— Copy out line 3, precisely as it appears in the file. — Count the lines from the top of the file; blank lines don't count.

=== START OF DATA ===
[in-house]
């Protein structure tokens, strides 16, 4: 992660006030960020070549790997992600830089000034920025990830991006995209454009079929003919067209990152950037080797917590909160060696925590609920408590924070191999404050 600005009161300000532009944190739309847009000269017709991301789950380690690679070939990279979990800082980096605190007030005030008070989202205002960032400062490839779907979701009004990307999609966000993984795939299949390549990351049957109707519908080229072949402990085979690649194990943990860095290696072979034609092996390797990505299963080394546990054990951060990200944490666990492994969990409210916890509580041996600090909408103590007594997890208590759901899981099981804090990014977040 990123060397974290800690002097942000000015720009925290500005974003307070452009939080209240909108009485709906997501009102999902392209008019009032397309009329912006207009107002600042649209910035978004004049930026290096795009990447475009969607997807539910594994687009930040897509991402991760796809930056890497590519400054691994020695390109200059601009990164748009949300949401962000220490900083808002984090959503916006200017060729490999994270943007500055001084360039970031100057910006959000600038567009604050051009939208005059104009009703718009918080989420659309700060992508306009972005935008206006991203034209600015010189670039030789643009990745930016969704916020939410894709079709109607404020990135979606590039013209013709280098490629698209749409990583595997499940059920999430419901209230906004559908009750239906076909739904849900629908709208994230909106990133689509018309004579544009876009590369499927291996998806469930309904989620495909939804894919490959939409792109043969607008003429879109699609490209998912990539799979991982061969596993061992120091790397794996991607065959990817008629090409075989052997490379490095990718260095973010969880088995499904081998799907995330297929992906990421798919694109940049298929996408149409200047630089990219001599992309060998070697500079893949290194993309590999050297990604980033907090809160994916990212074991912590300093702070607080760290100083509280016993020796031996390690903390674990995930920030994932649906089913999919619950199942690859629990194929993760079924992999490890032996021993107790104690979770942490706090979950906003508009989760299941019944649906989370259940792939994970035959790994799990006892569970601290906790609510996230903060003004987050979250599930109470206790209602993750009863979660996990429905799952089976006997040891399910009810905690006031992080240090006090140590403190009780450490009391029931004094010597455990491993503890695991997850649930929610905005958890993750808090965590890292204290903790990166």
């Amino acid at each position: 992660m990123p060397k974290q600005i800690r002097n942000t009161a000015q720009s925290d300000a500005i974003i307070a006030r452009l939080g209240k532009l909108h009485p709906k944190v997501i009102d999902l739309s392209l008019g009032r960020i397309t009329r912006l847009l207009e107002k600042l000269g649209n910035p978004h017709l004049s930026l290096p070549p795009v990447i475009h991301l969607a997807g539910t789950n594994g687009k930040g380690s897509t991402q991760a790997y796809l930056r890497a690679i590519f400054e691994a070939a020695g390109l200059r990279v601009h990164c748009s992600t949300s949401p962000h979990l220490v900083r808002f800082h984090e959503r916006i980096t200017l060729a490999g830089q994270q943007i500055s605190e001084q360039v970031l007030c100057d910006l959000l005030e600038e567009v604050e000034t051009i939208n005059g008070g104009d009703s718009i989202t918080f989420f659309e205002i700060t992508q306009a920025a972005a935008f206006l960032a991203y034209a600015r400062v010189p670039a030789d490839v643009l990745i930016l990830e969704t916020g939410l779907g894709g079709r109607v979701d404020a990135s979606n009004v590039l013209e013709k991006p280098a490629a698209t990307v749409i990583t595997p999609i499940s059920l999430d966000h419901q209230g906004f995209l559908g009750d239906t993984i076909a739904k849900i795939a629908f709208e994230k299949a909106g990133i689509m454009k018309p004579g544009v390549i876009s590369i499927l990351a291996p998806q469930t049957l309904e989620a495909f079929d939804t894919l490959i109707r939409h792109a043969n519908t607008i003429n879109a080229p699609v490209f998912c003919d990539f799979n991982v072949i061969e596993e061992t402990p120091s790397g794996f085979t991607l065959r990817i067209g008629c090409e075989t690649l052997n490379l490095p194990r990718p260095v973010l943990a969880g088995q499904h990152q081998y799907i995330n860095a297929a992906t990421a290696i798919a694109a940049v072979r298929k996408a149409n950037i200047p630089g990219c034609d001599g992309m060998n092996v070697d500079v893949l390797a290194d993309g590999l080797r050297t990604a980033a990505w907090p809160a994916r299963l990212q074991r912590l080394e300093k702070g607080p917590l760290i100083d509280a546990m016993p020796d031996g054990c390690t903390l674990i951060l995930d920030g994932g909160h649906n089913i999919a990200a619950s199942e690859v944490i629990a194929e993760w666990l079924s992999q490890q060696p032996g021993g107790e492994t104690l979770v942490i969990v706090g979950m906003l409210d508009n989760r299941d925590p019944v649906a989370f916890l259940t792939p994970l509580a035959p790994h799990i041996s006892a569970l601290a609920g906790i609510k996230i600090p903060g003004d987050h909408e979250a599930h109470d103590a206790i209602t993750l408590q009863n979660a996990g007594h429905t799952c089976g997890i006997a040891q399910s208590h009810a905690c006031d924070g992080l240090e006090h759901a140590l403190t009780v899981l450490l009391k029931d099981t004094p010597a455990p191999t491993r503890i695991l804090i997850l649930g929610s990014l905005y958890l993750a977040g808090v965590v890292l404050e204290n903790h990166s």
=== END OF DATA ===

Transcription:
């Amino acid at each position: 992660m990123p060397k974290q600005i800690r002097n942000t009161a000015q720009s925290d300000a500005i974003i307070a006030r452009l939080g209240k532009l909108h009485p709906k944190v997501i009102d999902l739309s392209l008019g009032r960020i397309t009329r912006l847009l207009e107002k600042l000269g649209n910035p978004h017709l004049s930026l290096p070549p795009v990447i475009h991301l969607a997807g539910t789950n594994g687009k930040g380690s897509t991402q991760a790997y796809l930056r890497a690679i590519f400054e691994a070939a020695g390109l200059r990279v601009h990164c748009s992600t949300s949401p962000h979990l220490v900083r808002f800082h984090e959503r916006i980096t200017l060729a490999g830089q994270q943007i500055s605190e001084q360039v970031l007030c100057d910006l959000l005030e600038e567009v604050e000034t051009i939208n005059g008070g104009d009703s718009i989202t918080f989420f659309e205002i700060t992508q306009a920025a972005a935008f206006l960032a991203y034209a600015r400062v010189p670039a030789d490839v643009l990745i930016l990830e969704t916020g939410l779907g894709g079709r109607v979701d404020a990135s979606n009004v590039l013209e013709k991006p280098a490629a698209t990307v749409i990583t595997p999609i499940s059920l999430d966000h419901q209230g906004f995209l559908g009750d239906t993984i076909a739904k849900i795939a629908f709208e994230k299949a909106g990133i689509m454009k018309p004579g544009v390549i876009s590369i499927l990351a291996p998806q469930t049957l309904e989620a495909f079929d939804t894919l490959i109707r939409h792109a043969n519908t607008i003429n879109a080229p699609v490209f998912c003919d990539f799979n991982v072949i061969e596993e061992t402990p120091s790397g794996f085979t991607l065959r990817i067209g008629c090409e075989t690649l052997n490379l490095p194990r990718p260095v973010l943990a969880g088995q499904h990152q081998y799907i995330n860095a297929a992906t990421a290696i798919a694109a940049v072979r298929k996408a149409n950037i200047p630089g990219c034609d001599g992309m060998n092996v070697d500079v893949l390797a290194d993309g590999l080797r050297t990604a980033a990505w907090p809160a994916r299963l990212q074991r912590l080394e300093k702070g607080p917590l760290i100083d509280a546990m016993p020796d031996g054990c390690t903390l674990i951060l995930d920030g994932g909160h649906n089913i999919a990200a619950s199942e690859v944490i629990a194929e993760w666990l079924s992999q490890q060696p032996g021993g107790e492994t104690l979770v942490i969990v706090g979950m906003l409210d508009n989760r299941d925590p019944v649906a989370f916890l259940t792939p994970l509580a035959p790994h799990i041996s006892a569970l601290a609920g906790i609510k996230i600090p903060g003004d987050h909408e979250a599930h109470d103590a206790i209602t993750l408590q009863n979660a996990g007594h429905t799952c089976g997890i006997a040891q399910s208590h009810a905690c006031d924070g992080l240090e006090h759901a140590l403190t009780v899981l450490l009391k029931d099981t004094p010597a455990p191999t491993r503890i695991l804090i997850l649930g929610s990014l905005y958890l993750a977040g808090v965590v890292l404050e204290n903790h990166s």